1Ki 11:7  Then Solomon built a temple for Chamos (Chemos), the idol of Moab, on the hill that is over against Jerusalem, and for Moloch, the idol of the children of Ammon.

Chamos. Protestant commentators Keil and Delitzsch note that “Chemosh was a sun-god, who was worshipped as king of his people and as a god of war, and as such is depicted upon coins with a sword, lance, and shield in his hands, and with two torches by his side (see at Num 21:29).”

The Catholic Encyclopedia on Moab and Ammon (Ammonites).

1Ki 11:8  And he did in this manner for all his wives that were strangers, who burnt incense, and offered sacrifice to their gods.

All his wives. Seven hundred of them according to 1 Kings 11:3.

1Ki 11:9  And the Lord was angry with Solomon, because his heart was turned away from the Lord, the God of Israel, who had appeared to him twice;
1Ki 11:10  And had commanded him concerning this thing, that he should not follow strange gods: but he kept not the things which the Lord commanded him.

(vs 9) And the Lord was angry with Solomon. His anger at Solomon’s idolatry recalls his anger at the people (Deut 9:8) and Aaron (Deut 9:20) for the sin of the golden calf.

(vs 9 cont.) Because his heart was turned away from the Lord, the God of Israel. Literally, “his heart was bent away from the Lord.” His heart has become twisted, perverse. This situation has come about even though (vv 9-10) the God Israel… appeared to him twice; and had commanded him…that he should not follow strange gods.For God’s two appearances to Solomon see 1 Kings 3:4-15 and 1 Kings 9:2-9.

The phrase the God of Israel stands in contrast to the “the idol of Moab” and the “the idol of the children of Ammon” mentioned in verse 7. Solomon had forgotten that ancient confession of his people’s faith which begins with the words of Deuteronomy 6:4-9~”Hear, O Israel, the Lord our God is one Lord. Thou shalt love the Lord thy God with thy whole heart, and with thy whole soul, and with thy whole strength. And these words which I command thee this day, shall be in thy heart: And thou shalt tell them to thy children, and thou shalt meditate upon them sitting in thy house, and walking on thy journey, sleeping and rising. And thou shalt bind them as a sign on thy hand, and they shall be and shall move between thy eyes. And thou shalt write them in the entry, and on the doors of thy house.”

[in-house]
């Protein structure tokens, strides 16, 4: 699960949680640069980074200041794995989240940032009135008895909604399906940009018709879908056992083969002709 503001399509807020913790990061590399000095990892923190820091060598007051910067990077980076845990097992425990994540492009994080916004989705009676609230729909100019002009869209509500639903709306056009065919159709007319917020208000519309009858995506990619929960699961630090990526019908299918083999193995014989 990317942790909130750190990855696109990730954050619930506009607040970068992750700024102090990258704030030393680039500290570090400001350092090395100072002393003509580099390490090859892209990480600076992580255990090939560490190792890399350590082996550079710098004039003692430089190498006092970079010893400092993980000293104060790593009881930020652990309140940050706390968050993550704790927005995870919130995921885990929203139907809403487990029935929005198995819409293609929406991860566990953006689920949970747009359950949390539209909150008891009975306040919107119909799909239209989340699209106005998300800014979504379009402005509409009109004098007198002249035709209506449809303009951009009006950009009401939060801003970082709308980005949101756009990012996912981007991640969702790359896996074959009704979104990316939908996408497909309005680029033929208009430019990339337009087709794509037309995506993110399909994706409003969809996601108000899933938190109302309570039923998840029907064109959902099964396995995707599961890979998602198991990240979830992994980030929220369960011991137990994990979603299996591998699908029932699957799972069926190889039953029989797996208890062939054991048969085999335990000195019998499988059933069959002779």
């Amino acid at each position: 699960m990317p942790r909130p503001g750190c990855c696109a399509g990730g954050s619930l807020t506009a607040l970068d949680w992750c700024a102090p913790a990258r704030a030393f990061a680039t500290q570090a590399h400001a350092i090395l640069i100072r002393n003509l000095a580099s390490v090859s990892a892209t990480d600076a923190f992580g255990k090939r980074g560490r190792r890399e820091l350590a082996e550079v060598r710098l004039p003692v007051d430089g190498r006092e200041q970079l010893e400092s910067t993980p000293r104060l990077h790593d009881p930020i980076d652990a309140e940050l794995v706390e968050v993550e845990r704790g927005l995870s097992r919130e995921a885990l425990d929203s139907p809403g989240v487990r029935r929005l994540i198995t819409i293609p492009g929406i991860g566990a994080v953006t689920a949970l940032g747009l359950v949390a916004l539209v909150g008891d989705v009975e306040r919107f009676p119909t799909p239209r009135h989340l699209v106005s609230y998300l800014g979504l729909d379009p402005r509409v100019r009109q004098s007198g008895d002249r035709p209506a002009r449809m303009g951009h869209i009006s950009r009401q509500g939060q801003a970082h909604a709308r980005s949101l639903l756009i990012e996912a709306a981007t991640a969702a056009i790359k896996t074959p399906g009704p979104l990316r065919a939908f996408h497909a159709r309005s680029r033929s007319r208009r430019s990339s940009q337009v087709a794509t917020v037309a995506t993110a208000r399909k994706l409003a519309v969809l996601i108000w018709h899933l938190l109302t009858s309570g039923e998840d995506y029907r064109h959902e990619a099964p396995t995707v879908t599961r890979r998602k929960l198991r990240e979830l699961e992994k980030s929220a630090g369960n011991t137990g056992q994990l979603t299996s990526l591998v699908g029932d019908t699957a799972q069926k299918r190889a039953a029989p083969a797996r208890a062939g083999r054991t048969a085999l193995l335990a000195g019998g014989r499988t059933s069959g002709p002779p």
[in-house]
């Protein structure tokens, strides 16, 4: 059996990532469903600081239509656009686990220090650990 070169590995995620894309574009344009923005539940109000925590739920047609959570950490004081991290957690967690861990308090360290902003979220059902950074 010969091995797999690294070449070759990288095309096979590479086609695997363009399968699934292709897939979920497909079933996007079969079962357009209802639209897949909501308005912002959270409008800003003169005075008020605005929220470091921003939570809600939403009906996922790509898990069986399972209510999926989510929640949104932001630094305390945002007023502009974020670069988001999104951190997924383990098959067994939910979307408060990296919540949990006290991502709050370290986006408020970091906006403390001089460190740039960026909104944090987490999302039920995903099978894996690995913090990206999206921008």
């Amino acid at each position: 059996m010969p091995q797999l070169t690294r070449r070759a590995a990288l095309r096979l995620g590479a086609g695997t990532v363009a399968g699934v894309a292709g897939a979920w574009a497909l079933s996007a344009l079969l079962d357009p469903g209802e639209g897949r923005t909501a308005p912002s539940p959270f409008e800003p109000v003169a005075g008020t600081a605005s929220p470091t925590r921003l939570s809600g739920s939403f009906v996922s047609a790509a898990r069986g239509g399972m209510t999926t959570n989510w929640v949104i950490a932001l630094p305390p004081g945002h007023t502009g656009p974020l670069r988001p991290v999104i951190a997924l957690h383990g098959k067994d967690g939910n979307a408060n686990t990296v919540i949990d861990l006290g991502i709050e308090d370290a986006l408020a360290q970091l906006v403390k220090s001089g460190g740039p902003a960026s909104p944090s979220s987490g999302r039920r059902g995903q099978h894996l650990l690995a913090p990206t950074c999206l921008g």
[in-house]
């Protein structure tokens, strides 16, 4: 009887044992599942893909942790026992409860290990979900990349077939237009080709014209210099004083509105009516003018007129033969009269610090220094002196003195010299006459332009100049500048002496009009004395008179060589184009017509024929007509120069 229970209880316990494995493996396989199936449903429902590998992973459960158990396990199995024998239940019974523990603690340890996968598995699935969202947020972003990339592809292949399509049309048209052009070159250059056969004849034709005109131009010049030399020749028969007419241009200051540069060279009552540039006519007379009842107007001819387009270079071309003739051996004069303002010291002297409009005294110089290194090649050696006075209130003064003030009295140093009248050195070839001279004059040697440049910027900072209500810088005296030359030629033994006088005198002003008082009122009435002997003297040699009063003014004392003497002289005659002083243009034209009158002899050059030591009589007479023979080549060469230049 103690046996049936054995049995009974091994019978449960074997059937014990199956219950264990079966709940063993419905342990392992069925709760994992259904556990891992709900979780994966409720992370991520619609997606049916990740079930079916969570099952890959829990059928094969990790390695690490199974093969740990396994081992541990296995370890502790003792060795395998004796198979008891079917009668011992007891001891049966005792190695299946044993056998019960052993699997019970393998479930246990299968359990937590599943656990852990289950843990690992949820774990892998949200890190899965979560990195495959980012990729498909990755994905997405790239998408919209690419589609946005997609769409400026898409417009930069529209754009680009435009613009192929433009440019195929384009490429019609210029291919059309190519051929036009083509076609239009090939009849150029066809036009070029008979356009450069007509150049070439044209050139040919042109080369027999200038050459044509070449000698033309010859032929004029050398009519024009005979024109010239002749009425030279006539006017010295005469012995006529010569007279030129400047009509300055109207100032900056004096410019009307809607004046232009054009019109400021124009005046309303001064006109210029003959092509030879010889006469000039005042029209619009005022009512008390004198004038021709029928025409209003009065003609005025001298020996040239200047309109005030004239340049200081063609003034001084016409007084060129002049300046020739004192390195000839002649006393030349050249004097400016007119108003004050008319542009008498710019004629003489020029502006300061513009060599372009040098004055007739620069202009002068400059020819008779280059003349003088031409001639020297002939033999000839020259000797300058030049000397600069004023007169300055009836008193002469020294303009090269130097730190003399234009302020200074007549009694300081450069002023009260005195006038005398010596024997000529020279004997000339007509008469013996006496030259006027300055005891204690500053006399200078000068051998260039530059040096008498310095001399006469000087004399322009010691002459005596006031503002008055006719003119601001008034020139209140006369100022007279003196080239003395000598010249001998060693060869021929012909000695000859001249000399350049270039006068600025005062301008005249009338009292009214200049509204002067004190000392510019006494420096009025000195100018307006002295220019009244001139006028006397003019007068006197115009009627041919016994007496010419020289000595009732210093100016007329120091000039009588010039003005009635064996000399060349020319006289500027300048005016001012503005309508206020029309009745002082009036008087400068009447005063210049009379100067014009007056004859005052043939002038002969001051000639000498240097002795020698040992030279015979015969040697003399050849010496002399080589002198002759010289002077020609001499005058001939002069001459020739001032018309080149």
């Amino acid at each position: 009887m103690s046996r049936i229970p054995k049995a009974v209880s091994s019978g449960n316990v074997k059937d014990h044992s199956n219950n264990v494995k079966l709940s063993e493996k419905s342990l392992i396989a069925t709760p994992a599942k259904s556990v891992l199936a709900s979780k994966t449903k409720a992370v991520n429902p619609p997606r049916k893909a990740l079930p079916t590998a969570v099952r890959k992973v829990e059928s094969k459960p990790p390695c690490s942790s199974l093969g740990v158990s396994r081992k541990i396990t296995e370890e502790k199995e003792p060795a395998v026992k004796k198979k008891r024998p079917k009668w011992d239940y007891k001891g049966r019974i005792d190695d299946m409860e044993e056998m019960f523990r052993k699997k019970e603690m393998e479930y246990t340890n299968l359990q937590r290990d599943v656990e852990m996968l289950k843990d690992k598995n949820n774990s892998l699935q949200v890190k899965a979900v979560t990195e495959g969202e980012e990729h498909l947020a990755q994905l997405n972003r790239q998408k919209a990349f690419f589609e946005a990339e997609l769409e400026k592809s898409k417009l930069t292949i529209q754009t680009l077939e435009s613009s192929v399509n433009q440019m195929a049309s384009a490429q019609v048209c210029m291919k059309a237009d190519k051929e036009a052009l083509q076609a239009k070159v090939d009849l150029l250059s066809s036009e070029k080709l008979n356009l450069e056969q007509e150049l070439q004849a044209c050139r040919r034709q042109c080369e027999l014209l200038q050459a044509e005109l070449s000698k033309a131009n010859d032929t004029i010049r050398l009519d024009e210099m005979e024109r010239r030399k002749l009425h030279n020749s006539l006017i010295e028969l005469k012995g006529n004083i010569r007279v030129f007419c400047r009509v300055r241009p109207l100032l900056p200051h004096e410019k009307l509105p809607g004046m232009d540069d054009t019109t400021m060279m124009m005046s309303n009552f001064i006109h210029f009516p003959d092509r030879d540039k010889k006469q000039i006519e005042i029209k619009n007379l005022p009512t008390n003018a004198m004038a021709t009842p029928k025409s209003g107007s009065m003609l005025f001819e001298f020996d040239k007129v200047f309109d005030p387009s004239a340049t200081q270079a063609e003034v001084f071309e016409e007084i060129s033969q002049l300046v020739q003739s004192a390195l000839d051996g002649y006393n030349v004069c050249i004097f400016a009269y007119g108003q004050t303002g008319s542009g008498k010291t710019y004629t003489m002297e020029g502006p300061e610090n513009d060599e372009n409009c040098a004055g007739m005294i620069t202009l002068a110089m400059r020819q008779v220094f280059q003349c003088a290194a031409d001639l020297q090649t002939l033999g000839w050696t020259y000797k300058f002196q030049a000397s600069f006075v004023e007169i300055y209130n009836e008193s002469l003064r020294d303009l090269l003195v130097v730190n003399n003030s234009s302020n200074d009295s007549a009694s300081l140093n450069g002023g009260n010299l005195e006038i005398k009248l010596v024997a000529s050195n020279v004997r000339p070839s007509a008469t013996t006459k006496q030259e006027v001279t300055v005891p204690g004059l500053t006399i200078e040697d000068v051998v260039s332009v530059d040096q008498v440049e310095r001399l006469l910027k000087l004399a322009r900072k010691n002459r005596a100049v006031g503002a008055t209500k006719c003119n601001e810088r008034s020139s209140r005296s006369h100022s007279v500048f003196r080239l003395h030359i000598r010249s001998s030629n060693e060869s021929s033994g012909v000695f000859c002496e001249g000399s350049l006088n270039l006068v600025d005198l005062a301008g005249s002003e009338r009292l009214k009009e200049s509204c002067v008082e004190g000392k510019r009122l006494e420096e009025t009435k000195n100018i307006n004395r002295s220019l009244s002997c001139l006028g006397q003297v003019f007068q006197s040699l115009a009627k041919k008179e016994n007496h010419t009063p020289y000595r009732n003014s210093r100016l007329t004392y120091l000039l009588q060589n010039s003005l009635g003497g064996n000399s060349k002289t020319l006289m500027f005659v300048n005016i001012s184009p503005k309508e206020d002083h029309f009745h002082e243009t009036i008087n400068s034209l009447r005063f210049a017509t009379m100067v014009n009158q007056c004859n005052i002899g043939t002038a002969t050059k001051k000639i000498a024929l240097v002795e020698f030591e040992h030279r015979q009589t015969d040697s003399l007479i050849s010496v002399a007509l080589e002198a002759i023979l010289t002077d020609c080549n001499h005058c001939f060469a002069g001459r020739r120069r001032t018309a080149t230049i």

1Ki 11:11  The Lord therefore said to Solomon: Because thou hast done this, and hast not kept my covenant, and my precepts, which I have commanded thee, I will divide and rend thy kingdom, and will give it to thy servant.

Because thou hast done this, and hast not kept my covenant, and my precepts, which I have commanded thee. Recalls the conditional promise of God’s first appearance to Solomon: “And if thou wilt walk in my ways, and keep my precepts and my commandments, as thy father walked, I will lengthen thy days” (1 Kings 3:14). It also recalls the conditional promise of the second appearance: “And if thou wilt walk before me, as thy father walked, in simplicity of heart, and in uprightness: and wilt do all that I have commanded thee, and wilt keep my ordinances, and my judgments, I will establish the throne of thy kingdom over Israel for ever, as I promised David, thy father, saying: There shall not fail a man of thy race upon the throne of Israel”(1 Kings 9:4-5).

I will divide and rend thy kingdom, and will give it to thy servant. A reference to the prophetic sign Solomon’s servant, Jeroboam receives in 1 Kings 11:26-40, indicating that he was going to become king of most of the tribes of Israel.

1Ki 11:12  Nevertheless, in thy days I will not do it, for David thy father’s sake: but I will rend it out of the hand of thy son.
1Ki 11:13  Neither will I take away the whole kingdom; but I will give one tribe to thy son, for the sake of David, my servant, and Jerusalem, which I have chosen.

Note that in verse 12 David is referred to as Solomon’s father, while in verse 13 he is called God’s servant. Solomon hasn’t measure up to his father as a servant of God. As punishment, one of Solomon’s servants with gain control over most of the kingdom (verse 11).

4 Responses to “My Notes on 1 Kings 11:4-13”

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  4. […] 1 Kings 11:1-12:25. See also my posts on the first readings for Thursday (1 Kings 11:4-13) and Friday (1 Kings 11:29-32, […]